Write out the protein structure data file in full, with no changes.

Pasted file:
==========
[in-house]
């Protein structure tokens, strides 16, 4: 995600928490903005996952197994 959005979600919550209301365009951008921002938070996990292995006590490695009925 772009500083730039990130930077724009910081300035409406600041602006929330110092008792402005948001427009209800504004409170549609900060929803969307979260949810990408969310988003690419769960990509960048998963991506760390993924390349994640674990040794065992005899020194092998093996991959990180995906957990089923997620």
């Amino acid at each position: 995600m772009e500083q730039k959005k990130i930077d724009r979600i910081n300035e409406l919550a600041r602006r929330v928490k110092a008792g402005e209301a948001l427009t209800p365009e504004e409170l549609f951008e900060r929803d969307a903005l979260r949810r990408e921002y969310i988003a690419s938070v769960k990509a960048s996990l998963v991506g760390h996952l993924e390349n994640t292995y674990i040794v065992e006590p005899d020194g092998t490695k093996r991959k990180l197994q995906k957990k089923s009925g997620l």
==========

[in-house]
């Protein structure tokens, strides 16, 4: 995600928490903005996952197994 959005979600919550209301365009951008921002938070996990292995006590490695009925 772009500083730039990130930077724009910081300035409406600041602006929330110092008792402005948001427009209800504004409170549609900060929803969307979260949810990408969310988003690419769960990509960048998963991506760390993924390349994640674990040794065992005899020194092998093996991959990180995906957990089923997620």
């Amino acid at each position: 995600m772009e500083q730039k959005k990130i930077d724009r979600i910081n300035e409406l919550a600041r602006r929330v928490k110092a008792g402005e209301a948001l427009t209800p365009e504004e409170l549609f951008e900060r929803d969307a903005l979260r949810r990408e921002y969310i988003a690419s938070v769960k990509a960048s996990l998963v991506g760390h996952l993924e390349n994640t292995y674990i040794v065992e006590p005899d020194g092998t490695k093996r991959k990180l197994q995906k957990k089923s009925g997620l």